In her blog, GreenLaGirl, Siel wrote about the issues presented in the Business Week article, “Is Fair Trade Becoming ‘Fair Trade Lite’?” and asked those of us at Equal Exchange why we were so opposed to the idea that plantations and multi-nationals should be operating within the Fair Trade system. Siel wondered if EE is simply nostalgic for the good ole days of co-ops, or if being a co-op means we only want to work with co-ops. Similarly, Jaqui de Carlo asks in her blog, Fair Trade Beginners, can’t fair traders be more inclusive – why can’t Chiquita sell fair trade bananas as well as Oke USA?
Both Rodney and Nicholas have written responses to Siel’s blog, so I won’t go through and repeat their arguments about why it is not just ideology, nostalgia or a desire to be exclusive, that keep us following our own path regardless of the direction being pushed by the Fair Trade certifiers. Please read their comments for some great reasons that should help clarify our position.
Personally, I think it comes down to the question of what the goal of one’s work is and how to best achieve it. Paul Rice, Executive Director of Transfair, was quoted in Business Week as stating that the goal of Fair Trade is to help poor people. While there’s nothing wrong with helping poor people – I prefer to work along side others who want to change the conditions that actually create poverty and injustice. Not just to help – but to change the system. To me, Fair Trade is more than a higher price, as important as that higher price is to the farmer who receives it. It’s more than a supply-side strategy in which the more people buying and selling Fair Trade, the better. It cannot be reduced to a seal; rather it is a holistic approach to economic development and political empowerment and self-determination.
How ironic. During the same week that Business Week came out with their article entitled, “Is Fair Trade Becoming ‘Fair Trade Lite’?” by Pallavi Gogoi, Alternet printed, “Why Fair Trade May be Our Only Hope,” by George Monbiot (originally published in the Guardian). If you want to understand why we should be supporting small scale agriculture, please read this latter article. Monbiot clearly explains why small-scale sustainable farming is the only solution to our multiple problems of environmental protection, feeding the poor, and providing for dignified livelihoods for farmers.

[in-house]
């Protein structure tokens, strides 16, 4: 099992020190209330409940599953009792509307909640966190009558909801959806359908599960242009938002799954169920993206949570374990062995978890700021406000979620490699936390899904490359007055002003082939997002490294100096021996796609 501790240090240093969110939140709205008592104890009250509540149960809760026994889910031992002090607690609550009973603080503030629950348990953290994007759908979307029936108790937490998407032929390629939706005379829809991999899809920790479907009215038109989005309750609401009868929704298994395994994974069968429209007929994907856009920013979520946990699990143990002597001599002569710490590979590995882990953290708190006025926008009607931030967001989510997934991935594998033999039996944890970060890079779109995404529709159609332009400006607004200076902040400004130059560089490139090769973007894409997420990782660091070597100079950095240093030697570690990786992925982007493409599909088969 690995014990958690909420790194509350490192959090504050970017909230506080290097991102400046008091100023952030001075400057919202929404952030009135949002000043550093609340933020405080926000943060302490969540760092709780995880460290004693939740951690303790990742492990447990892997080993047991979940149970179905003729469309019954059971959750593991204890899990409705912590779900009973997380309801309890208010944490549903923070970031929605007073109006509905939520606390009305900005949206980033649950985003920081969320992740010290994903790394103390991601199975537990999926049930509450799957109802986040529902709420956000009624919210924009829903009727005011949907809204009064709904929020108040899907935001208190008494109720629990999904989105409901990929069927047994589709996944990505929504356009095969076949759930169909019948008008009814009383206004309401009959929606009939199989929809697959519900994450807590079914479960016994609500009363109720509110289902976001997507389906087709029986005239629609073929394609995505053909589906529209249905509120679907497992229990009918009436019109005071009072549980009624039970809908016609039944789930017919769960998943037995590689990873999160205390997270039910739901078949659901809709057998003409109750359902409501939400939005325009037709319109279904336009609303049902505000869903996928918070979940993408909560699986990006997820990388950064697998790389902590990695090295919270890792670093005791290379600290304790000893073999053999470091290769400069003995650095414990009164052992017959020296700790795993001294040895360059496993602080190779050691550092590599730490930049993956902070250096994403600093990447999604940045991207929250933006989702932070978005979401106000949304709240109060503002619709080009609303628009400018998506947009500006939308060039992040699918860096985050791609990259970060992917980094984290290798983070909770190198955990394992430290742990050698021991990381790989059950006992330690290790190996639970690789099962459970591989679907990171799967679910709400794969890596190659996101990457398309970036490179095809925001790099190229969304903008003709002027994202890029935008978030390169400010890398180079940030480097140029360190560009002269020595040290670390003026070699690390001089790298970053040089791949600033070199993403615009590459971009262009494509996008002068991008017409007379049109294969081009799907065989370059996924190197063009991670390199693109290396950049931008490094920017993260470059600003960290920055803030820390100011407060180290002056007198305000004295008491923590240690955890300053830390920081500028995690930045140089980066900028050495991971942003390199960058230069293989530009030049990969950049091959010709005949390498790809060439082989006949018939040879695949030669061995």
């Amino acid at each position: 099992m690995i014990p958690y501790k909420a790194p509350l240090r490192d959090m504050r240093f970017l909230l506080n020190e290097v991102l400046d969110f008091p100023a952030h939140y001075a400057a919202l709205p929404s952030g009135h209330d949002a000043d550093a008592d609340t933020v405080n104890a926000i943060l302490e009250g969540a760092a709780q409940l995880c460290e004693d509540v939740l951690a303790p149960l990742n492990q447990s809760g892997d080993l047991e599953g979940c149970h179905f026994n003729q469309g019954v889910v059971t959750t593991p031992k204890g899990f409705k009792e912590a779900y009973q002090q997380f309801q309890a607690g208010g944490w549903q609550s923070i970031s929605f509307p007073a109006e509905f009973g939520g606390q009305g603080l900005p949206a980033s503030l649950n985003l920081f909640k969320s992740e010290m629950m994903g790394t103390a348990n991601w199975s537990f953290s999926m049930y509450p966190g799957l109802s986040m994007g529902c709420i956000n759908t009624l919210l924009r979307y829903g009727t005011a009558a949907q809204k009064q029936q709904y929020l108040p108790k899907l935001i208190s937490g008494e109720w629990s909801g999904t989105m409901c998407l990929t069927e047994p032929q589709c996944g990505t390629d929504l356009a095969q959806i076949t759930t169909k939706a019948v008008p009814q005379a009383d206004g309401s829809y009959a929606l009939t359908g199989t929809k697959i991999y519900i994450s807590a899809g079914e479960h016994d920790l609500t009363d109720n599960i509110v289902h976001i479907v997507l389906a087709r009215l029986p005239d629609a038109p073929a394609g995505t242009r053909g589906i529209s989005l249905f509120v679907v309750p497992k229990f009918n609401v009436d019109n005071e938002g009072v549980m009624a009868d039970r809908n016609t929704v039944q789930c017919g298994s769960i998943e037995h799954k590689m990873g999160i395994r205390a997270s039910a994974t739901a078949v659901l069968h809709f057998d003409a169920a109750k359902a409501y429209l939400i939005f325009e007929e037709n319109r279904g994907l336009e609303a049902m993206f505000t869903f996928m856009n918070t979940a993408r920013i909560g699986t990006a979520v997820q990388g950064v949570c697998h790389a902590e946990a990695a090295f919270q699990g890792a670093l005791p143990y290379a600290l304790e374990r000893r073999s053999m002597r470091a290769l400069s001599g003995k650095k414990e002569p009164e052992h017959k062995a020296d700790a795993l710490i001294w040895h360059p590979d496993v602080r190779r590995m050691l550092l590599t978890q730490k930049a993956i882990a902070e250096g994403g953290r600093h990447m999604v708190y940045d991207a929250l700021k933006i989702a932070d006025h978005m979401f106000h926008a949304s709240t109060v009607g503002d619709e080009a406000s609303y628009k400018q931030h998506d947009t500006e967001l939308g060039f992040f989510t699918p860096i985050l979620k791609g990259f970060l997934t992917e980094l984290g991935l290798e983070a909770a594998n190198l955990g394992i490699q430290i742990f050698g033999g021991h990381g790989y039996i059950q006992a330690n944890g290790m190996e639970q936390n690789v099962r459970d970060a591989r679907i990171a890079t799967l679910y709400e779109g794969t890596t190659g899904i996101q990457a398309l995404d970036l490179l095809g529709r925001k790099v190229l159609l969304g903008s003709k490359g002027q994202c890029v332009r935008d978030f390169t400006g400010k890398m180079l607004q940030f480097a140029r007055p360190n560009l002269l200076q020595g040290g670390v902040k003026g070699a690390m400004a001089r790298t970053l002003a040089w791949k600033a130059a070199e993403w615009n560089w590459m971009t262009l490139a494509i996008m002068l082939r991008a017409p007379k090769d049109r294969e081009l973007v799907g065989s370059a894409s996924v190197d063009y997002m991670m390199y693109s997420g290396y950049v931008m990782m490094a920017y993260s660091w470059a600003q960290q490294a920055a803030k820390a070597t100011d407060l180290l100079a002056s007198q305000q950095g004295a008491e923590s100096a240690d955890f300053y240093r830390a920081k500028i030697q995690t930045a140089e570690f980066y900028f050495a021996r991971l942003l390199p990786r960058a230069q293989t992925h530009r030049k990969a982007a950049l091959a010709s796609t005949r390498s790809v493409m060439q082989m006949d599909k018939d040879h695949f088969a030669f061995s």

Here are some excerpts:
“…Though the rich world’s governments won’t hear it, the issue of whether or not the world will be fed is partly a function of ownership. This reflects an unexpected discovery. It was first made in 1962 by the Nobel economist Amartya Sen, and has since been confirmed by dozens of further studies. There is an inverse relationship between the size of farms and the amount of crops they produce per hectare. The smaller they are, the greater the yield.”
“…In the early days of the Green Revolution, this relationship seemed to go into reverse: the bigger farms, with access to credit, were able to invest in new varieties and boost their yields. But as the new varieties have spread to smaller farmers, the inverse relationship has reasserted itself. If governments are serious about feeding the world, they should be breaking up large landholdings, redistributing them to the poor and concentrating their research and their funding on supporting small farms.”
“There are plenty of other reasons for defending small farmers in poor countries. The economic miracles in South Korea, Taiwan and Japan arose from their land reform programmes. Peasant farmers used the cash they made to build small businesses… Growth based on small farms tends to be more equitable than growth built around capital-intensive industries. Though their land is used intensively, the total ecological impact of smallholdings is lower.”